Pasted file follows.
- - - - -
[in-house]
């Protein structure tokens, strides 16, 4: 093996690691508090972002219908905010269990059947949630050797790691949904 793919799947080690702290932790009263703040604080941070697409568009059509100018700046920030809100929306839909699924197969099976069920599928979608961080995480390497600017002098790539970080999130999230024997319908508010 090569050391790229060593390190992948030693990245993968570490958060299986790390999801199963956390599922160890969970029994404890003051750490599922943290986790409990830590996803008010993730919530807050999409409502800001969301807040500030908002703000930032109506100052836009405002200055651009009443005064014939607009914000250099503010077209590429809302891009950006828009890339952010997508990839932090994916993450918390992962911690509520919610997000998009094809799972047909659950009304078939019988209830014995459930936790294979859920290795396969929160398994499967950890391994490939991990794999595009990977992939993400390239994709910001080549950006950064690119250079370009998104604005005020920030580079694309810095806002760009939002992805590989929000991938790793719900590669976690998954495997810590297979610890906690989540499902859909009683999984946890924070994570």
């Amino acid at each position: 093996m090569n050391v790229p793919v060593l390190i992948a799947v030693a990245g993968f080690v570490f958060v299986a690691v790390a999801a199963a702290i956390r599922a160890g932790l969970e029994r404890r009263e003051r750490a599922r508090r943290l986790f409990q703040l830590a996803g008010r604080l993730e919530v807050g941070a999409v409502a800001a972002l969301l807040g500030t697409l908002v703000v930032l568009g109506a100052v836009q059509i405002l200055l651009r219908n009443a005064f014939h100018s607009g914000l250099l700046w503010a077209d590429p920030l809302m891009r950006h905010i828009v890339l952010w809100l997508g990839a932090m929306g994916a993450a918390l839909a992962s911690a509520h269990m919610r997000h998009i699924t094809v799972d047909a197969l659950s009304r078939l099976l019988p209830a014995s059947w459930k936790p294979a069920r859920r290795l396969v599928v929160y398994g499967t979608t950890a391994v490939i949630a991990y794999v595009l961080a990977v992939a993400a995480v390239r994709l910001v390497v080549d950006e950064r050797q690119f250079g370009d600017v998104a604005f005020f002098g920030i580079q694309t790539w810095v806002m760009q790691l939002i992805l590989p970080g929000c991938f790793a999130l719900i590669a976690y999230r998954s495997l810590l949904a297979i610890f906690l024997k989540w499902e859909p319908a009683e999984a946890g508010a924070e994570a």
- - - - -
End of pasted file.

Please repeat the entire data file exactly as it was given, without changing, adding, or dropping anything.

[in-house]
């Protein structure tokens, strides 16, 4: 093996690691508090972002219908905010269990059947949630050797790691949904 793919799947080690702290932790009263703040604080941070697409568009059509100018700046920030809100929306839909699924197969099976069920599928979608961080995480390497600017002098790539970080999130999230024997319908508010 090569050391790229060593390190992948030693990245993968570490958060299986790390999801199963956390599922160890969970029994404890003051750490599922943290986790409990830590996803008010993730919530807050999409409502800001969301807040500030908002703000930032109506100052836009405002200055651009009443005064014939607009914000250099503010077209590429809302891009950006828009890339952010997508990839932090994916993450918390992962911690509520919610997000998009094809799972047909659950009304078939019988209830014995459930936790294979859920290795396969929160398994499967950890391994490939991990794999595009990977992939993400390239994709910001080549950006950064690119250079370009998104604005005020920030580079694309810095806002760009939002992805590989929000991938790793719900590669976690998954495997810590297979610890906690989540499902859909009683999984946890924070994570």
């Amino acid at each position: 093996m090569n050391v790229p793919v060593l390190i992948a799947v030693a990245g993968f080690v570490f958060v299986a690691v790390a999801a199963a702290i956390r599922a160890g932790l969970e029994r404890r009263e003051r750490a599922r508090r943290l986790f409990q703040l830590a996803g008010r604080l993730e919530v807050g941070a999409v409502a800001a972002l969301l807040g500030t697409l908002v703000v930032l568009g109506a100052v836009q059509i405002l200055l651009r219908n009443a005064f014939h100018s607009g914000l250099l700046w503010a077209d590429p920030l809302m891009r950006h905010i828009v890339l952010w809100l997508g990839a932090m929306g994916a993450a918390l839909a992962s911690a509520h269990m919610r997000h998009i699924t094809v799972d047909a197969l659950s009304r078939l099976l019988p209830a014995s059947w459930k936790p294979a069920r859920r290795l396969v599928v929160y398994g499967t979608t950890a391994v490939i949630a991990y794999v595009l961080a990977v992939a993400a995480v390239r994709l910001v390497v080549d950006e950064r050797q690119f250079g370009d600017v998104a604005f005020f002098g920030i580079q694309t790539w810095v806002m760009q790691l939002i992805l590989p970080g929000c991938f790793a999130l719900i590669a976690y999230r998954s495997l810590l949904a297979i610890f906690l024997k989540w499902e859909p319908a009683e999984a946890g508010a924070e994570a």